Cost of electrical energy for fans (at *d. per unit) Circulation and injection fans with air I For two
-^ £7 Is. 7d. (i.e. £8 11s. 3d. per annum). heaters and humidistats £370 buildings
No. of hours of heating = 191 (i.e. 23i per annum).
Units used for heating — 236 "(i.e. 285 per annum). (7) TRANSFORMERS INSIDE BUILDINGS
Cost of electrical energy for heating at -j}d. per unit The ventilating arrangements discussed so far have all
7s. 4ld. (i.e. 8s. lid. per annum). aimed at the smallest possible use of heat, in order to reduce
Total cost of electrical energy for one building, on an the cost. The problem of maintaining plant in good con-
annual basis = £9 0s. 2d. dition is, however, eased where heat can be used, if suitable

arrangements to remove dampness are also provided. and natural and converted interchange is frequently a
Transformers are therefore frequently installed in sub- satisfactory arrangement (see Section 8.3). The rate of air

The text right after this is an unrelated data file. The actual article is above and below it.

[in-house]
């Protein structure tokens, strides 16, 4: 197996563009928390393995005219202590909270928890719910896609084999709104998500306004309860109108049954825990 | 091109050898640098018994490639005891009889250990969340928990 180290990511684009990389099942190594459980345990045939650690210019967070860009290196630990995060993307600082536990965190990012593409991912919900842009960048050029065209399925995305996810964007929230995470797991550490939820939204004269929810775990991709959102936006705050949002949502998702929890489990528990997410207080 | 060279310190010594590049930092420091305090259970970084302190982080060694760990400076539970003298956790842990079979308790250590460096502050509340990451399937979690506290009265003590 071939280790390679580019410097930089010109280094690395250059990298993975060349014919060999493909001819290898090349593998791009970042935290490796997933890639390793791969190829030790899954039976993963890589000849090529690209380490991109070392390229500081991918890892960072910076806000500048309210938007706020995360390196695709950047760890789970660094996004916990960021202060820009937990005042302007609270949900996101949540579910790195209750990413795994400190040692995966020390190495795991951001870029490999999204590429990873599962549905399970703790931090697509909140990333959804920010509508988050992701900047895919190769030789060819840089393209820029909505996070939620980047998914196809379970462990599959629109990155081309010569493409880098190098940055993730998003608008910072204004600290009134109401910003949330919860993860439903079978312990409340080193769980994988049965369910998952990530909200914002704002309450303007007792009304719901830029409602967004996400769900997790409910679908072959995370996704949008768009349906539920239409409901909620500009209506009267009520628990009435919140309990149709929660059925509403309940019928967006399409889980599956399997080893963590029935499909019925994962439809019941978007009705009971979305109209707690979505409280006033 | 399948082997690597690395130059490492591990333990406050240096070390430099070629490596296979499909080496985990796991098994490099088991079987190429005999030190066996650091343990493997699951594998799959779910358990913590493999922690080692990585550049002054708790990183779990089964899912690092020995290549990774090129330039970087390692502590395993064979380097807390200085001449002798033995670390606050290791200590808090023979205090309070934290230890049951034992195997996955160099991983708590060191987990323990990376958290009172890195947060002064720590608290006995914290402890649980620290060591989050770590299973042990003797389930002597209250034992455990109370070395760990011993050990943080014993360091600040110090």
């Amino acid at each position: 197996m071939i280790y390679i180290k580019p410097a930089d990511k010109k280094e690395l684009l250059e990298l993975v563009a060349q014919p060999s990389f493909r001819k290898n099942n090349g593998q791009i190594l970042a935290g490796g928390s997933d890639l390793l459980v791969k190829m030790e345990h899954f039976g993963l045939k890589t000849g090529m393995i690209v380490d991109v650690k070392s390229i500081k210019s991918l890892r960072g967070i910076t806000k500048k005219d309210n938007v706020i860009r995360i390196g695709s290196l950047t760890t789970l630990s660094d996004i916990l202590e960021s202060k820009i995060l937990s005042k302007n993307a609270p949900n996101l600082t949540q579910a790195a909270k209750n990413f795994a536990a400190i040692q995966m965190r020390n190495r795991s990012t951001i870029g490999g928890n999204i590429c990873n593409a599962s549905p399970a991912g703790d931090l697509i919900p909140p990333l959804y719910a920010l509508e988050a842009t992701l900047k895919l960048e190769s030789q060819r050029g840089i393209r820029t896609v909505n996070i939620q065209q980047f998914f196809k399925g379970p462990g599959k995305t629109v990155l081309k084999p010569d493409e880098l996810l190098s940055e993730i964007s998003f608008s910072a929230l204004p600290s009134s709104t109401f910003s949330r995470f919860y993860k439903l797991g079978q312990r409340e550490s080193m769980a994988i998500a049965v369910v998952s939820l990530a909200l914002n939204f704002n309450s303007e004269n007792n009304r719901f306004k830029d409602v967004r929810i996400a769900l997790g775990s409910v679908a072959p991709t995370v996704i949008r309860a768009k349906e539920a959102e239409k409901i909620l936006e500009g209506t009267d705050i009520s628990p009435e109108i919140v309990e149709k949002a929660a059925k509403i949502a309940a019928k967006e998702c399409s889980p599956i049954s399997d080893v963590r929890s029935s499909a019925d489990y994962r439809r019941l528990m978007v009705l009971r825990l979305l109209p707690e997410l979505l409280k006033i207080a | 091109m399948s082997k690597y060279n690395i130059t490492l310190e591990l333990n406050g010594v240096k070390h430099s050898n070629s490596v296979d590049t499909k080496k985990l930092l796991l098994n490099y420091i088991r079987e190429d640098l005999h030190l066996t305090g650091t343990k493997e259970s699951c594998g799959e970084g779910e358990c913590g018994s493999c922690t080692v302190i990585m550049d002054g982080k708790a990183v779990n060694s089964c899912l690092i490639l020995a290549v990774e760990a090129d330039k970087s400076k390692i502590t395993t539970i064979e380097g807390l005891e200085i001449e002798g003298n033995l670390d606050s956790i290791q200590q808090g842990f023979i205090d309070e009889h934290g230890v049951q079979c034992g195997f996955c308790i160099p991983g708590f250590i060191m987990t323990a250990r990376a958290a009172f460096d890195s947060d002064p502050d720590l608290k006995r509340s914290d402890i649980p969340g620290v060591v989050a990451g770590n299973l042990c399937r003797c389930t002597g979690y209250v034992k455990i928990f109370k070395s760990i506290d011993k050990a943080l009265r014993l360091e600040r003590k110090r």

station buildings so that the heat dissipated due to the flow and the size of air openings required for the cooling
losses may assist in the maintenance of suitable atmo- of transformers have been discussed by Sia,13 who also
spheric conditions. describes a chimney type of convection ventilator.
This practice materially affects the ventilation problems As it has been demonstrated (Section 5.3) that only small
and has several disadvantages, so that it cannot be con- amounts of heat are required to ensure good conditions in
sidered to be a universal solution of the problem. Fire a switchroom, it would not therefore seem advantageous,
risks are, of course, materially increased, and special ar- in view of the difficulties mentioned, to house transformers
rangements may have to be made to deal with them.17 in switchgear buildings merely in order to make use of the
Explosion risks are not greatly increased, but the effects waste heat.
of a switchgear explosion may be very much more serious